Log in

Previous Entry | Next Entry

Jul. 28th, 2010

Every month another one of my magazines has some blurb or article about how negativity can damage one's health and how having an optimistic outlook can not only lengthen life but up the quality of it, too. Since I'm trying to be an all-around healthy person, I realized that working on my physical health isn't enough; I have to work on my emotional health, too.  I'm such a curmudgeon so much of the time, and I know it can't be good for me, so with that realization, I decided it was time for me to start being nice, not just on the outside, but on the inside, as well. 
     In my quest toward finding the positivity within, I started with my mother because, as much as I hate to acknowledge it, I'm meaner to her than to anybody.  For the past two days, when I've wanted to snap at her or point out some obvious truth at the expense of her feelings, I did the opposite of everything I've ever done in the past: I did nothing.  I let her kvetch until the cows came home without once pointing out her hypocrisies or shortcomings; I listened to her talk about people I absolutely cannot stand without saying one bad thing about said people; and I kept quiet when she passed judgment on people who really don't deserve to be judged right now.  And I have to say, it felt good.  It felt good not to fight, of course, but even better than that, it felt good not to get all tense and on edge inside, to not feel like a balloon floating too close to a rafter, precariously ready to pop at any second.  
     Since phase one of Being of Better Kel went well, I was ready to move on to phase two, put positive energy out into the world/don't judge. So this morning while I was on the treadmill at the gym, this oldish, heavy man was on the treadmill two treadmills down from me, trudging along like something akin to Frankenstein. Sometime during my five-minute warmup, he turned his treadmill off, and really, the only reason I even noticed is because a girl wanted to get on his treadmill, and he was just standing there with the treadmill off, doing nothing.  Okay, fine.  He just finished, he was catching his breath (because trudging along like Frankenstein takes so much out of a person), and he was going to get off the treadmill.  Except he didn't. Every time my eyes fell on him in the mirror, there he was, just standing there, either mildly stretching some random part of his body--ankle, hip, leg, neck, arm, wrist-- or doing absolutely nothing but breathing with his head down. Ten minutes into my run, fifteen minutes into my run, twenty minutes into my run, twenty five minutes into my run--there he was.  Monopolizing the treadmill whilst doing nothing.  Nothing.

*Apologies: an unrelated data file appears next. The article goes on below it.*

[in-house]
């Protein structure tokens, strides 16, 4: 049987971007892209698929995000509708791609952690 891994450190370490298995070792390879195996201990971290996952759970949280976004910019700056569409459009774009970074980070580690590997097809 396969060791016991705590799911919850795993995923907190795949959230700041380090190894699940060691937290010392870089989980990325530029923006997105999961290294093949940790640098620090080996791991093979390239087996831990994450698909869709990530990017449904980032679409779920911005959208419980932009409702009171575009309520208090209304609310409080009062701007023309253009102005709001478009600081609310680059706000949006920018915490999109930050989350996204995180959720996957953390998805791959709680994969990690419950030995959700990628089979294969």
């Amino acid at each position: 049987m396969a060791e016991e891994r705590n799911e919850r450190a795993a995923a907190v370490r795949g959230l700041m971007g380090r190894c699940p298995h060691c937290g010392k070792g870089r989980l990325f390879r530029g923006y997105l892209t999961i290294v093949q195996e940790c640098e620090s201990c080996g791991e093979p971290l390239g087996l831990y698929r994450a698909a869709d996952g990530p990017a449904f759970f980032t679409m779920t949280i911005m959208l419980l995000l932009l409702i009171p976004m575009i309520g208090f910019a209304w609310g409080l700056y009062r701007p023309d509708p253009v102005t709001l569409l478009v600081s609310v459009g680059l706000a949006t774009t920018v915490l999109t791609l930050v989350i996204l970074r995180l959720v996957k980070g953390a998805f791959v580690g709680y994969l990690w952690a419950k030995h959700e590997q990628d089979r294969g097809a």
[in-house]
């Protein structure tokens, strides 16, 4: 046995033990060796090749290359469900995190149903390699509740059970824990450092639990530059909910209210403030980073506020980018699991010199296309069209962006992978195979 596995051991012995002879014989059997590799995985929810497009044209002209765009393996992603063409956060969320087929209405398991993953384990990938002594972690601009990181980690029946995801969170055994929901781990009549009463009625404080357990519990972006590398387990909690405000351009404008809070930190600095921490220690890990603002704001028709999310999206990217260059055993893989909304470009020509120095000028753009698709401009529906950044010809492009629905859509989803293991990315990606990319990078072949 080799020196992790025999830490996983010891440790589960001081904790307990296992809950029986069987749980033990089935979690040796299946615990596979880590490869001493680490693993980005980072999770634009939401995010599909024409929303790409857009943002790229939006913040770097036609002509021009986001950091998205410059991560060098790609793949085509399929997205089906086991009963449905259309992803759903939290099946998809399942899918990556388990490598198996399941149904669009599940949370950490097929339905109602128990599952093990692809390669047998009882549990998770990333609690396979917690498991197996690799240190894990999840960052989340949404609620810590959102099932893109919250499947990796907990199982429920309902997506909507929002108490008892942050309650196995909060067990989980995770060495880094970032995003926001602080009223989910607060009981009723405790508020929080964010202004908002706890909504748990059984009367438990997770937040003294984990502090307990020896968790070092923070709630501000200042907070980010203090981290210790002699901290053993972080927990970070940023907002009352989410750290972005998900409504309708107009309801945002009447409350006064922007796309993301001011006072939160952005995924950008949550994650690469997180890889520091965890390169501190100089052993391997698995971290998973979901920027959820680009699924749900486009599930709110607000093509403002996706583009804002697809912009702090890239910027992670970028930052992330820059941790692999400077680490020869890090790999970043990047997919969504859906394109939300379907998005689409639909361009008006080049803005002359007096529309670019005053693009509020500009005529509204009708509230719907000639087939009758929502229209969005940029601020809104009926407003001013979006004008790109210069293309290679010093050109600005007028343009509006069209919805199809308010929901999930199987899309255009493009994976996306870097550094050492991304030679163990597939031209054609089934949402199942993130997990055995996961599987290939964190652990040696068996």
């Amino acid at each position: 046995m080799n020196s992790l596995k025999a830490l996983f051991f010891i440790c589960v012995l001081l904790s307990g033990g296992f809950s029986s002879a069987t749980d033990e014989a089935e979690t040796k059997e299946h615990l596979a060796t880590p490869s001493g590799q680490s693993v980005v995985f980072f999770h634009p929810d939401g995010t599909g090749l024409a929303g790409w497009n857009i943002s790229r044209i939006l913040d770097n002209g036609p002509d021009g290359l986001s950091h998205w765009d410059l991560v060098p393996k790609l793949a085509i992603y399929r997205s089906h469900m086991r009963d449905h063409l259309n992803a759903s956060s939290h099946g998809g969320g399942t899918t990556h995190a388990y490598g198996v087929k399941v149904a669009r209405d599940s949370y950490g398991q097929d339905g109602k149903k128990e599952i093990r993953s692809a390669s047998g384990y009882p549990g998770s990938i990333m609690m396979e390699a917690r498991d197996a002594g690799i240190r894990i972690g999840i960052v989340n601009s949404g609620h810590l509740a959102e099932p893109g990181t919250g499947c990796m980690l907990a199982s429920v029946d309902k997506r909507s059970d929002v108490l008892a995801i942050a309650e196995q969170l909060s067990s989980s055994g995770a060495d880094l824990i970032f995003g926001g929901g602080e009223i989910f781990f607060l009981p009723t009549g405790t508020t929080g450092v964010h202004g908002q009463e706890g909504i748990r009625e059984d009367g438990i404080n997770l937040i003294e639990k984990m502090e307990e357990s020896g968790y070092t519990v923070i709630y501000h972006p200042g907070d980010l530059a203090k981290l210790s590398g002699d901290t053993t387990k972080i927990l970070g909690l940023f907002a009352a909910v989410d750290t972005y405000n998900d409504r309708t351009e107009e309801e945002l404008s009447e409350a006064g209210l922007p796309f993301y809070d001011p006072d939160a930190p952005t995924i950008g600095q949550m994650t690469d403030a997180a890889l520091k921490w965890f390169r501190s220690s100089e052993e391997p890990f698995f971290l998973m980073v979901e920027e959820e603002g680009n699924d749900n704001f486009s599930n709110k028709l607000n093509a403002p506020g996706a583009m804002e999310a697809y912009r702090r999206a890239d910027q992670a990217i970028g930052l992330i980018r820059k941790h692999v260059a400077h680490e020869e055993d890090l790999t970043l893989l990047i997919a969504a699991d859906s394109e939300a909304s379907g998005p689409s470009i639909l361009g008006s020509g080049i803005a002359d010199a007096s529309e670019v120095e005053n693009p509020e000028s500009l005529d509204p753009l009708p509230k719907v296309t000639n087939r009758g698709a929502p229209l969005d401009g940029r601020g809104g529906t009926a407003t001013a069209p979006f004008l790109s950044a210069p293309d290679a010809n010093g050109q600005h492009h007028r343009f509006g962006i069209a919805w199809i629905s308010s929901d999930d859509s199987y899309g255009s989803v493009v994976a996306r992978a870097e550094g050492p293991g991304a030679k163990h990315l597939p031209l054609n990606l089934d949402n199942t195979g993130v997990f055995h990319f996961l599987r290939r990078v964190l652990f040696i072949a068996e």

Now let's not forget that I'm trying to be a better Kel, and because I'm trying to be a better Kel, every time I focused on the man and my first instinct was to be annoyed, I told myself that I was being silly.  The man monopolizing the treadmill had nothing to do with me--I mean, I was already on a treadmill of my very own--and so there was no reason for me to let him bother me.  His standing there like a big, dumb galoot was none of my concern, so why waste energy thinking about it? Why put negative energy out into the world with uncomely thoughts? And so I stifled.  I stifled and stifled and stifled. All during my run, I stifled, and what happened? My run suffered--big time. I struggled through a run that shouldn't have caused me any trouble at all.  The usual groove I fall into during the ninth minute never came. I blamed it on being tired, lengthening my intervals, slightly increasing my speed, but it wasn't any of that.  It was the stifling of my annoyance.  
     How do I know? Easy.  A little more than twenty minutes into my run, three youngish blonde girls in short shorts and tank tops came in, and despite my vow of positivity, I couldn't contain myself.  I turned to my husband, made a retching noise, and proclaimed, in my typical curmudgeon-like fashion, "Look at those girls.  They're exactly the kind of blonde girls I can't stand.  They're all like, look at me everybody, I'm so blonde, I'm so pretty.  They sicken me.  And what the fuck is wrong with that freak of a man? Who just stands there on a treadmill like that? What the fuck is he doing?" And just like that, I felt better.  I found my missing stride, and when it was time for me to quit running, I felt so good that I ran five extra minutes.
     What did I learn from this experiment? Being nice has to be more than well-meaning; it has to be genuine. Being nice to my mom felt good, but that's because I love her and don't want to hurt her.  Thinking positive thoughts about that man felt awful because he was an idiot, and he deserved to have me think bad things about him.  I may not be the nicest person in the world (understatement of the year, I know), but I'm me, and clearly being me, no matter how fucked up and grumpy I am inside, is healthier than trying to be someone else.


( cry-cry )
( cry-cry )



Latest Month

November 2010
Powered by LiveJournal.com
Designed by Katy Towell